With poaching controlled through meat and funds provided by hunters, animal populations have gone from the brink of extinction to carrying capacity and beyond. When Zambeze Delta Safaris began operations, Sable Antelopes, Waterbucks and Zebras were almost impossible to find. This was understandable with only 30 Sabers, 200 Waterbucks and 8 Zebras surviving the intense poaching. Protecting these and other trophy species from destruction by the bushmeat trade was key. The results of anti-poaching efforts, supported by funding from international sport hunters, are evident in these three species. Since Zambeze Delta Safaris began its work in 1994, the Sable antelope have increased from 30 to 3,000; Waterbucks from a few hundred to about 25,000; zebras from 8 to over 1200.

Although the successful suppression of poaching for meat in the Marromeu Complex was effective early in Zambeze Delta Safaris’ tenure, habitat loss due to slash-and-burn agriculture remained a major concern. This agricultural practice is common in developing countries, where local villagers clear an area around their houses by cutting down vegetation and burning fallen trees and bushes.

Like the development of housing subdivisions in North America, the remaining habitat is rarely useful to local wildlife. To combat habitat loss from such farming practices, Zambeze Delta Safaris undertook two major initiatives.

First, with funding from the Michigan Chapter of Safari Club International, they developed a 150-acre community farm. Safaris staff use a tractor and plow purchased with hunter funds to prepare the field for Sena villagers. Each participating family receives an allotment of 1 hectare plus fertilizer at the beginning and middle of the growing season.

Locating the field in a single, centralized area prevented the development of 65 separate agricultural fields throughout the Marromeu complex. This allowed previously cleared areas to regenerate.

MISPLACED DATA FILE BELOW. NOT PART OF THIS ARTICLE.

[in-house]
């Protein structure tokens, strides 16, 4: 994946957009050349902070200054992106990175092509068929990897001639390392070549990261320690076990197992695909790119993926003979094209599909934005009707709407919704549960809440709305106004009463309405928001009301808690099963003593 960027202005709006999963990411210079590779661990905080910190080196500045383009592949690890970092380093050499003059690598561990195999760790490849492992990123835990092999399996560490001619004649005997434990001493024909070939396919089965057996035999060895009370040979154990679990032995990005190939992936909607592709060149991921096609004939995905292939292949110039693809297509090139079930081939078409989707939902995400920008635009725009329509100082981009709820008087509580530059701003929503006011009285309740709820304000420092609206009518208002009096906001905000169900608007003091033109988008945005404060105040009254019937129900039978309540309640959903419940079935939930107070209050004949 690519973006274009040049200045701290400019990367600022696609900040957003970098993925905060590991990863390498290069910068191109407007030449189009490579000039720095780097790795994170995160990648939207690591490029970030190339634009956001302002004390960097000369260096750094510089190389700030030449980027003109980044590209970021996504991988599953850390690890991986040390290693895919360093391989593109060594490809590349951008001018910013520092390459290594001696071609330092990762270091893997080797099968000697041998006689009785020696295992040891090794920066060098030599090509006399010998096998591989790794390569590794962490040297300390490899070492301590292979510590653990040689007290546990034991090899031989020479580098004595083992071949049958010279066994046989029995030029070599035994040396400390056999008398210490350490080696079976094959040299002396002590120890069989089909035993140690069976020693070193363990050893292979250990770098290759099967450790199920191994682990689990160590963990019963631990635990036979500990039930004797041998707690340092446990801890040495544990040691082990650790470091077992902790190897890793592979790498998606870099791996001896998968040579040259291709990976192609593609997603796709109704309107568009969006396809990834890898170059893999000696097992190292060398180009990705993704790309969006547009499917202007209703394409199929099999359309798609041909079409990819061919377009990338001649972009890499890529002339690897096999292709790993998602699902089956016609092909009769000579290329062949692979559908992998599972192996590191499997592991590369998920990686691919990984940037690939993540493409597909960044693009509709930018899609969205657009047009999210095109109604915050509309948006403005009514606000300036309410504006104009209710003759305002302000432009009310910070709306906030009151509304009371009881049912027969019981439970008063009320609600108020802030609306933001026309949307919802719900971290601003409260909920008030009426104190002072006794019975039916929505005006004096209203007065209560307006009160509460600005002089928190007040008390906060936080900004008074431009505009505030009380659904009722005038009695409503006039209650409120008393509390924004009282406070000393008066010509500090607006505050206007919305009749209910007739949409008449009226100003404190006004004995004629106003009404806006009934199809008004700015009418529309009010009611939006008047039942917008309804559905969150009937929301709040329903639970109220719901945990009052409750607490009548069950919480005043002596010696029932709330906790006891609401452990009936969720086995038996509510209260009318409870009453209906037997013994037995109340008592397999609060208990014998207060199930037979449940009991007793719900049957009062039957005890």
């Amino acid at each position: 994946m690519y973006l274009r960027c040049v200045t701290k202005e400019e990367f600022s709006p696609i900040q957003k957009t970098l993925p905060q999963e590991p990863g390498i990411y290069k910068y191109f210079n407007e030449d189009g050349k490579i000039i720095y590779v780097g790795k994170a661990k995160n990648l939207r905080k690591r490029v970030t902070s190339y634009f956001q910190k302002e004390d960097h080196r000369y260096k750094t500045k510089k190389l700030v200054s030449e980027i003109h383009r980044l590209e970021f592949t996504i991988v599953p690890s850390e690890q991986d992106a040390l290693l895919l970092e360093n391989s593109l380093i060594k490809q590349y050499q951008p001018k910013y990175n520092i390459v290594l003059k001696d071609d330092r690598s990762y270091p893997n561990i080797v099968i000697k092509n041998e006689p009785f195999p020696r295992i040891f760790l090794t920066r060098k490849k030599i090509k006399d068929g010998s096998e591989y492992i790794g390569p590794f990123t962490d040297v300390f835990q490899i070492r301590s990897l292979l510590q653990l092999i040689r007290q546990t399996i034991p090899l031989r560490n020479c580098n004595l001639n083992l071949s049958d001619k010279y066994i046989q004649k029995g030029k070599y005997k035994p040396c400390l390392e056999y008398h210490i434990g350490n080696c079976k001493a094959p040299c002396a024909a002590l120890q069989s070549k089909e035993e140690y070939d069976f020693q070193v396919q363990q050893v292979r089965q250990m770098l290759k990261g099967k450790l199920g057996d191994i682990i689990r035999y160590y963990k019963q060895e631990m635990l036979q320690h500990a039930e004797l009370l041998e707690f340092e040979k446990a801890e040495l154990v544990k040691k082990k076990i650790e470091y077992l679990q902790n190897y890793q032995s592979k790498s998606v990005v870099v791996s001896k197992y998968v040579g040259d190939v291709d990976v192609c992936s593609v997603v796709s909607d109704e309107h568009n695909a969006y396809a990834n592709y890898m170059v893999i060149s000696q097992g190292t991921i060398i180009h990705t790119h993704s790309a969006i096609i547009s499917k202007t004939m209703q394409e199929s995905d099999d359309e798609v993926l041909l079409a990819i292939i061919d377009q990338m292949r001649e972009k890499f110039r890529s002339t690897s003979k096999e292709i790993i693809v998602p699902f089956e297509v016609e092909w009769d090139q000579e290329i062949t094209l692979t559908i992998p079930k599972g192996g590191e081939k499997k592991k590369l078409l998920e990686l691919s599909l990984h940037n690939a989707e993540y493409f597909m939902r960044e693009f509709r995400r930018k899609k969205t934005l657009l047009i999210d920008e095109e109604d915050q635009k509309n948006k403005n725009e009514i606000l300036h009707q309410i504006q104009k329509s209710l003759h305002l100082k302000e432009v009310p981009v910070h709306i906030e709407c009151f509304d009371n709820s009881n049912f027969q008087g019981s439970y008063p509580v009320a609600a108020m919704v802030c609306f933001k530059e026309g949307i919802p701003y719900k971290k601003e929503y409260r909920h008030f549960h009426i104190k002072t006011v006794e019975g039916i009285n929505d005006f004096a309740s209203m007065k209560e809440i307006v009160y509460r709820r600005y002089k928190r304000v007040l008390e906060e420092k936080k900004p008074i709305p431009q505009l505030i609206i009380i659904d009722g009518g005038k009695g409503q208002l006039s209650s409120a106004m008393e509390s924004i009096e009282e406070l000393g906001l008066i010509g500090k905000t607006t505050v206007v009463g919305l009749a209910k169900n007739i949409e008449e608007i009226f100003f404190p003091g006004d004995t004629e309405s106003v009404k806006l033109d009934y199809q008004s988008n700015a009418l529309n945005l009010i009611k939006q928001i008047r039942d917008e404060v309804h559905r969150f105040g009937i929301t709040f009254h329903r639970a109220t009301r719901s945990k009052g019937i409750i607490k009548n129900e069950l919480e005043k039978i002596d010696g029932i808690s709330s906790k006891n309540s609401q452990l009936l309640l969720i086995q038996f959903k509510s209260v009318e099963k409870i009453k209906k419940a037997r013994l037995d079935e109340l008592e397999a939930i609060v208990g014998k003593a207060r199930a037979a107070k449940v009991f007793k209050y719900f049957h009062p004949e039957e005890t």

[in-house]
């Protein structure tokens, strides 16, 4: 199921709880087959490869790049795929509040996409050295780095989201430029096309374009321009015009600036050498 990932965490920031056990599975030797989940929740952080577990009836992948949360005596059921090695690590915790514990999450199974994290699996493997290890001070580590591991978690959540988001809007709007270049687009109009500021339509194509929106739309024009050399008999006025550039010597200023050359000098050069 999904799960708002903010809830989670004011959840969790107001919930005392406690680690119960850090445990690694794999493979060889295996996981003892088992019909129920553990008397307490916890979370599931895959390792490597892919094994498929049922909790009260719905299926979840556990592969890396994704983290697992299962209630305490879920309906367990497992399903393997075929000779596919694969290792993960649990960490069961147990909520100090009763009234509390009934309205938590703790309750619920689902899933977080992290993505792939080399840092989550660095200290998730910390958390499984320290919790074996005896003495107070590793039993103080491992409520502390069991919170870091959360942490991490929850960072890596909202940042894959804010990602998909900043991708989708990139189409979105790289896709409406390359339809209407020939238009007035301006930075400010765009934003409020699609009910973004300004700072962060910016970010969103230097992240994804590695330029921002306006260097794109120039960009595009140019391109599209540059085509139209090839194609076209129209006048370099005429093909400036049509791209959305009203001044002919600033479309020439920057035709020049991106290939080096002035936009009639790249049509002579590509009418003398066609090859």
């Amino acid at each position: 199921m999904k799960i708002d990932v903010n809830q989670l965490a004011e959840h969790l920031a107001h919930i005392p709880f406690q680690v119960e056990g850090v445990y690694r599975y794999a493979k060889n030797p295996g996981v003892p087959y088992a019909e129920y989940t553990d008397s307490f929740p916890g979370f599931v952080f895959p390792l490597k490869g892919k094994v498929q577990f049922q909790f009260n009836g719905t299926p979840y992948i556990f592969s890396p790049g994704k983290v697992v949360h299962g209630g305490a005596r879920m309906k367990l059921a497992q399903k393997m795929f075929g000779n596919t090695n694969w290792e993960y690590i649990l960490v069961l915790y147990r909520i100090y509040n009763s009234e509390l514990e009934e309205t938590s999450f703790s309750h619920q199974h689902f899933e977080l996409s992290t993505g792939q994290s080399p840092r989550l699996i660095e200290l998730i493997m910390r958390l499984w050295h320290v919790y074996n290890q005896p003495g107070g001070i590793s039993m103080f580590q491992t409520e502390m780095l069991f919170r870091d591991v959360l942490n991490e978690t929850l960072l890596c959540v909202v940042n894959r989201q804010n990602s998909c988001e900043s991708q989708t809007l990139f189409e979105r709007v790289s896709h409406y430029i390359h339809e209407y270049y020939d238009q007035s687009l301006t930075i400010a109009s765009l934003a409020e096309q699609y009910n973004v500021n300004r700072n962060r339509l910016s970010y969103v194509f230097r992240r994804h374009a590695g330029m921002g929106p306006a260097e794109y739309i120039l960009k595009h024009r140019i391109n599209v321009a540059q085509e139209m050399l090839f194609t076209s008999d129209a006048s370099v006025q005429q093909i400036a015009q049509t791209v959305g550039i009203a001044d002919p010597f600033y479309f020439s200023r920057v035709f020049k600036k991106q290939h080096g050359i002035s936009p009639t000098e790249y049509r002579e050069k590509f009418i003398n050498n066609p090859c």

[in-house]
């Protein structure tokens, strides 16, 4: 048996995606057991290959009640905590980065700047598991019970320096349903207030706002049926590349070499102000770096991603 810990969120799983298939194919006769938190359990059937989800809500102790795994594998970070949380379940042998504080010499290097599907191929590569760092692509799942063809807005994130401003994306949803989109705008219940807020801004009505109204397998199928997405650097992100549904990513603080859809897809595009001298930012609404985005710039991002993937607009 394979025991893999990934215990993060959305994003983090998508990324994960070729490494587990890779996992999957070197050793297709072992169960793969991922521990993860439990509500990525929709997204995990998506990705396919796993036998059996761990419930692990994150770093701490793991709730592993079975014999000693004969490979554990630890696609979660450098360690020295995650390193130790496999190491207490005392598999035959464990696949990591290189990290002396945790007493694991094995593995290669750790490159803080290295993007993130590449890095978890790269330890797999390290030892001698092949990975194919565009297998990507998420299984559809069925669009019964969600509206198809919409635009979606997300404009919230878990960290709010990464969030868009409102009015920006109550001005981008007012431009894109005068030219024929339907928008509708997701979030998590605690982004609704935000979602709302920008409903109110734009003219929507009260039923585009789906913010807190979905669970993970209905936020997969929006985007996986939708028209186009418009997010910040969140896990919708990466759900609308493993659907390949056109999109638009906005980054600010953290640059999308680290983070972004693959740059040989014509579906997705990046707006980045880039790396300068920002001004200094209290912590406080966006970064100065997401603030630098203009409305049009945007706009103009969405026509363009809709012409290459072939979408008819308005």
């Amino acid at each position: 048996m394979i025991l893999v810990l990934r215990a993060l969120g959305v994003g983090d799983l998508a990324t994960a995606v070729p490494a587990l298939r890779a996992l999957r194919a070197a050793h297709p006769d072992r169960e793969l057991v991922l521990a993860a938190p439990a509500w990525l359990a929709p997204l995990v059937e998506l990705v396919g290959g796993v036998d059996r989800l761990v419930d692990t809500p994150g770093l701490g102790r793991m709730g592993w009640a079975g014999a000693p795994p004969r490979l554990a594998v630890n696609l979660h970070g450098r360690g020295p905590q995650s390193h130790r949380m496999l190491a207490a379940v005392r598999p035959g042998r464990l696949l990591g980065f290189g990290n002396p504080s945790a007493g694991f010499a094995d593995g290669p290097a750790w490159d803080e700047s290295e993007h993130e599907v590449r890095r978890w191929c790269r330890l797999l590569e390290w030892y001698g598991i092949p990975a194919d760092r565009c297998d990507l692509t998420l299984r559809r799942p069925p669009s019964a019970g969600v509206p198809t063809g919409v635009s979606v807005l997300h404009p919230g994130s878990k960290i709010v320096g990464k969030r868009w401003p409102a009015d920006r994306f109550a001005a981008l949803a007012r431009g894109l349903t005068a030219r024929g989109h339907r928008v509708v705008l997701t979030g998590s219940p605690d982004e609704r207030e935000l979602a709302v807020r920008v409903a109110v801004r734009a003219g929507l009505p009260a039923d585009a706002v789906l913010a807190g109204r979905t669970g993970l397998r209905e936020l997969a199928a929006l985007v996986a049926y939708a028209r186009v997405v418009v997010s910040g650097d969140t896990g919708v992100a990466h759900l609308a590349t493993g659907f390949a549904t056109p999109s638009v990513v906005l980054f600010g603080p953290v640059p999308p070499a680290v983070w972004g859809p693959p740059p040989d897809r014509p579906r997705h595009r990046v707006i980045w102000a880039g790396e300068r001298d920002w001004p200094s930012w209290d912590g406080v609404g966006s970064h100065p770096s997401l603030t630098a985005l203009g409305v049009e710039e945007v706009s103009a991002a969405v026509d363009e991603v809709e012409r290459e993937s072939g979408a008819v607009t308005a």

The second initiative was even more ambitious and effective. Zambeze Delta Safaris owner/operator Mark Haldane met again with Sena chiefs and its inhabitants. This time, Mark and his staff asked them if they would be willing to move their small settlements to a centralized location. This was a completely voluntary program, but Mark and his colleagues proposed to find funds for a school, housing for teachers and a clinic, all to be located near the resettlement area. Zambeze Delta Safaris’ plan also included a cash payment to anyone willing to accept the resettlement offer.

The resettlement program was a great success, as every small town had now moved to the centralized location. The migration has been beneficial to the people, bringing the children closer to their school and all the villagers within walking distance of a clinic.

Hunter funds paid for all parts of this program. And the result for wildlife has been the restoration of large tracts of the Zambezi Delta and the Marromeu Complex.

Without the hunters’ funds there would have been no suppression of poaching and no end to slash-and-burn agriculture in this part of Mozambique. With significant funding provided by passionate sportsmen and sportswomen dedicated to the conservation of not only game animals, but also songbirds, trees, frogs and insects, there are now millions of acres of wild Africa restored and protected.

Of all the uses of African landscapes, sport hunting is by far the one that leaves the smallest carbon footprint and provides the greatest opportunity for the resurrection of ecosystems and the lives of indigenous peoples.
According to Joe Betar, executive director of the Houston Safari Club Foundation: “Bringing Back the Lions is masterfully crafted…if you care about the future of wildlife and habitat, you should read this book.”

Get your copy now. Bringing Back the Lions is available at